Detroit Evening Report: Michigan House bill would require religious accommodations for higher education students

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Michigan House of Representatives chamber

Michigan House of Representatives chamber.

Michigan lawmakers have introduced a new House bill that would require certain postsecondary education institutions to adopt policies that offer reasonable religious accommodations for students who may miss school due to religious holidays and holy days.

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If passed, House Bill 5656 would allow students to make up tests or activities on alternative days, and would allow them to miss up to three days during the academic calendar for religious activities without penalty.

The bill, sponsored by State Rep. Abraham Aiyash (D-Hamtramck), State Rep. Alabas Farhat (D-Dearborn) and State Rep. Ranjeev Puri (D-Canton), was referred to the Committee on Education last week.

Dawud Walid, executive director of the Council on American-Islamic Relations Michigan Chapter (CAIR-MI) praised the bill when it was introduced on Wednesday.

“Students seeking higher education should be free to attend communal prayers and gatherings on sacred days without fear of academic penalty,” he said in a news release.

Walid stated that CAIR-MI plans to submit official testimony to the Michigan House regarding instances of exams taking place on Islamic holy days and how the bill, if passed, would accommodate Michigan’s robust Muslim community.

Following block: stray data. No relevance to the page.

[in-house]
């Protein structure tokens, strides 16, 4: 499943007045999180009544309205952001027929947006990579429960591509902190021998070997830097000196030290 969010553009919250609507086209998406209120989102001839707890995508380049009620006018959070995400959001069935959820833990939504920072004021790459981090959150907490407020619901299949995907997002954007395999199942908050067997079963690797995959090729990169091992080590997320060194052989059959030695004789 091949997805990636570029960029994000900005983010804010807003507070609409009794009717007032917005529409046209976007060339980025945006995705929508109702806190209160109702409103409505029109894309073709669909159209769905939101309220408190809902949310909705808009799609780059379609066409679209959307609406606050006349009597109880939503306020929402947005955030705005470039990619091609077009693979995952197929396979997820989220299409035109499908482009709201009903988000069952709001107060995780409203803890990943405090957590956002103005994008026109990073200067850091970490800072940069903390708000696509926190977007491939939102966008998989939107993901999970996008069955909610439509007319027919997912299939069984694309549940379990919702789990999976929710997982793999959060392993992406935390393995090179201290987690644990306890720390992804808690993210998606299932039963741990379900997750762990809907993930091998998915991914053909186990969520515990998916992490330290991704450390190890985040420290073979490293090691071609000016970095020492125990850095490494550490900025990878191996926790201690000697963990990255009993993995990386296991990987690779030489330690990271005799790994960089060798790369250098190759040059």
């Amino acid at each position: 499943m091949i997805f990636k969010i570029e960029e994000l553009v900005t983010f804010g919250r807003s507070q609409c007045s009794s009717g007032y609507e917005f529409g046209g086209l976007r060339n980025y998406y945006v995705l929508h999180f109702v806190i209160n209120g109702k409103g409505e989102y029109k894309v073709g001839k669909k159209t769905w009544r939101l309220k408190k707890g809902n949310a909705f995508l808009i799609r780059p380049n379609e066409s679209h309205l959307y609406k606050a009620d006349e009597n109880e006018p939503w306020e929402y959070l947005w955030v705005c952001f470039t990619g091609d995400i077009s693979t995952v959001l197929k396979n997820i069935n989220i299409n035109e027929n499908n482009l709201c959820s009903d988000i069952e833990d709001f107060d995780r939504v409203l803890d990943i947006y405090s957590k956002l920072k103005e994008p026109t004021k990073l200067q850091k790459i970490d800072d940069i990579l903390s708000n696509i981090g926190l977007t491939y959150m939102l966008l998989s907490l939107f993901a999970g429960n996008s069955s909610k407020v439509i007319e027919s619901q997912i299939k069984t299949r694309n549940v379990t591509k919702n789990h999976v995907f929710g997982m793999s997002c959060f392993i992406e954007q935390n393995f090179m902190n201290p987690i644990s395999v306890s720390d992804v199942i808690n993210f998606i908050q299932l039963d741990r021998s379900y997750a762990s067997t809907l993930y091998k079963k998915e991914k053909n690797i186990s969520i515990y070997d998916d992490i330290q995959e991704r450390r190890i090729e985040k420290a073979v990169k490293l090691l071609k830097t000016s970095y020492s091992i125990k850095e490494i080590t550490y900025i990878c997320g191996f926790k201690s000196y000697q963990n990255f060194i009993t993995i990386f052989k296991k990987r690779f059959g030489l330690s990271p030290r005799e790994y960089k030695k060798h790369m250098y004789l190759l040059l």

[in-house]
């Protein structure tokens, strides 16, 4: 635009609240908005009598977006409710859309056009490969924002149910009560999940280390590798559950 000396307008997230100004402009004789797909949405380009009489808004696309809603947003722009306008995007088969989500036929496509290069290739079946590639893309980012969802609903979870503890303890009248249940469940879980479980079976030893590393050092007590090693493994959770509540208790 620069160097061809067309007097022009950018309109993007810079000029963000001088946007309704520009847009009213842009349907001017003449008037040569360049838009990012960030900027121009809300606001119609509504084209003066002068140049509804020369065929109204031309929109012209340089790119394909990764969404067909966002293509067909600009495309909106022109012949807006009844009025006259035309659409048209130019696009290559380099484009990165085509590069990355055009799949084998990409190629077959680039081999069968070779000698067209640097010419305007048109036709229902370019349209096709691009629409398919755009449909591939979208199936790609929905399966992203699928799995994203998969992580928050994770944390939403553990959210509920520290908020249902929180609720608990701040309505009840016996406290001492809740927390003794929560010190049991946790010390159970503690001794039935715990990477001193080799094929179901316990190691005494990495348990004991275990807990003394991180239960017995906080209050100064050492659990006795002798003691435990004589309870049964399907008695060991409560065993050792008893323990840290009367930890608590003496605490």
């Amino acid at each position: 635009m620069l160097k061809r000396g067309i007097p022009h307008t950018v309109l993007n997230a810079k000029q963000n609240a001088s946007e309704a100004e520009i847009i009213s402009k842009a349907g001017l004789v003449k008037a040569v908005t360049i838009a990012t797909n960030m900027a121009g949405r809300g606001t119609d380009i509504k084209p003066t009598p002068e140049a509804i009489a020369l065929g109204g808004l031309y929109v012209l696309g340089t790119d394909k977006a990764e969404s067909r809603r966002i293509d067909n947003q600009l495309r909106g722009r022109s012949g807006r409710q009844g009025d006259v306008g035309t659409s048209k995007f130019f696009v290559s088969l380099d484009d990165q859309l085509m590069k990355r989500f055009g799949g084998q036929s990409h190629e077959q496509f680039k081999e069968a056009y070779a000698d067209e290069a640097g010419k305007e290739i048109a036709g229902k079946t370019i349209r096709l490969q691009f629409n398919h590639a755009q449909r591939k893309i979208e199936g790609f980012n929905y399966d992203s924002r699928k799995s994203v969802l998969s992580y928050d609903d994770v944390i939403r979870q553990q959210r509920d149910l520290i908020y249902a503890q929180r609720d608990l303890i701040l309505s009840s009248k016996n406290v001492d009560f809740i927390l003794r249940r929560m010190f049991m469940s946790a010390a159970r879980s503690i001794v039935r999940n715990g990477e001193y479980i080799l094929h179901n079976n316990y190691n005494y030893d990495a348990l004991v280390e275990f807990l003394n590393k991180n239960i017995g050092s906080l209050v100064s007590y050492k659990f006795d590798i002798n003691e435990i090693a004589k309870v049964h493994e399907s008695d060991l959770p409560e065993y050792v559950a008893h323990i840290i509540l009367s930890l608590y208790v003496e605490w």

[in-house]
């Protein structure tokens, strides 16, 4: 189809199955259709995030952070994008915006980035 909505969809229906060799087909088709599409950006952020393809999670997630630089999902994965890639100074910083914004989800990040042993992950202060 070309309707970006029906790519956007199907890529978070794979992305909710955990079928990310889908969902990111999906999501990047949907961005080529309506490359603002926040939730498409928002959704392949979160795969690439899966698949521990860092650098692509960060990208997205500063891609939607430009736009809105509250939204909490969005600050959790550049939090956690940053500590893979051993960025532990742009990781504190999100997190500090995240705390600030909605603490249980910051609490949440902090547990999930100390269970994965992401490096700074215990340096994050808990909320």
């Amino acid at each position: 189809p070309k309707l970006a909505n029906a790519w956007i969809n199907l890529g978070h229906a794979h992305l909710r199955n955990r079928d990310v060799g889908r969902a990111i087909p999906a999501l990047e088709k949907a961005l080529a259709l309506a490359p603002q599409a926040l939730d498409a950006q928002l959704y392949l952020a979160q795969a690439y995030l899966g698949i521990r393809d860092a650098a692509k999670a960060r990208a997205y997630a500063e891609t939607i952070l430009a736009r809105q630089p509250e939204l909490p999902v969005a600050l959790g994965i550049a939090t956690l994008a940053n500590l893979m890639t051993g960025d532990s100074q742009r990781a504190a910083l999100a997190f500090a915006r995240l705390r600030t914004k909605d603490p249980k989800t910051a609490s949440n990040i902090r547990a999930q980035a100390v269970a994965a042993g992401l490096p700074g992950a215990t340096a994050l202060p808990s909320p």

Other headlines for Monday, April 29, 2024: 

  • Detroit’s Frederick Douglass Academy for Young Men received the Katherine Blasik Distinguished Award from the educational nonprofit NAF for exceptional college and career readiness program.
  • The Health Unit on Davison Avenue (HUDA Clinic) received a 2024 Gold Rating from the National Association of Free and Charitable Clinics Quality Standards Program. It’s their fourth consecutive year to receive the award, which monitors how clinics are providing equitable and accessible health care.
  • Detroit Public Television and the Arab American National Museum is teaming up to present a free event on Thursday, May 2 to explore the history of Detroit’s Muslim community. The program is a part of the 10 city lecture series,  “American Muslim Pathways,” which explores the history of Islam and Muslims in the U.S. beginning in the 16th century. 

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  • Nargis Rahman
    Nargis Hakim Rahman is the Civic Reporter at 101.9 WDET. Rahman graduated from Wayne State University, where she was a part of the Journalism Institute of Media Diversity.